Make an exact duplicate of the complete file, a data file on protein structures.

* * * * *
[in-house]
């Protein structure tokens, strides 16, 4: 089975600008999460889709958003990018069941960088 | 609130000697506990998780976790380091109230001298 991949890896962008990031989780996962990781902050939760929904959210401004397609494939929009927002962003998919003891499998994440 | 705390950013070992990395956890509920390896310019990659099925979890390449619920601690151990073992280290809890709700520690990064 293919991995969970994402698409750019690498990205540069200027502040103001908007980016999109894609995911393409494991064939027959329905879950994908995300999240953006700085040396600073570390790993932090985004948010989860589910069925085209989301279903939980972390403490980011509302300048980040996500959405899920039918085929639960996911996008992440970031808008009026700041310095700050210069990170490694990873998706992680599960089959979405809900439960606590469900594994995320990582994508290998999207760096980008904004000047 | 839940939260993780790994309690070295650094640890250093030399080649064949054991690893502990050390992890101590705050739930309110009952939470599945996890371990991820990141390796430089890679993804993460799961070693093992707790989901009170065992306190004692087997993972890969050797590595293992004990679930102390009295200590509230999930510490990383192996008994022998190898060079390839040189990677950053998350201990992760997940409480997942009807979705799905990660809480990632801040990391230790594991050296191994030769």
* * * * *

[in-house]
């Protein structure tokens, strides 16, 4: 089975600008999460889709958003990018069941960088 | 609130000697506990998780976790380091109230001298 991949890896962008990031989780996962990781902050939760929904959210401004397609494939929009927002962003998919003891499998994440 | 705390950013070992990395956890509920390896310019990659099925979890390449619920601690151990073992280290809890709700520690990064 293919991995969970994402698409750019690498990205540069200027502040103001908007980016999109894609995911393409494991064939027959329905879950994908995300999240953006700085040396600073570390790993932090985004948010989860589910069925085209989301279903939980972390403490980011509302300048980040996500959405899920039918085929639960996911996008992440970031808008009026700041310095700050210069990170490694990873998706992680599960089959979405809900439960606590469900594994995320990582994508290998999207760096980008904004000047 | 839940939260993780790994309690070295650094640890250093030399080649064949054991690893502990050390992890101590705050739930309110009952939470599945996890371990991820990141390796430089890679993804993460799961070693093992707790989901009170065992306190004692087997993972890969050797590595293992004990679930102390009295200590509230999930510490990383192996008994022998190898060079390839040189990677950053998350201990992760997940409480997942009807979705799905990660809480990632801040990391230790594991050296191994030769």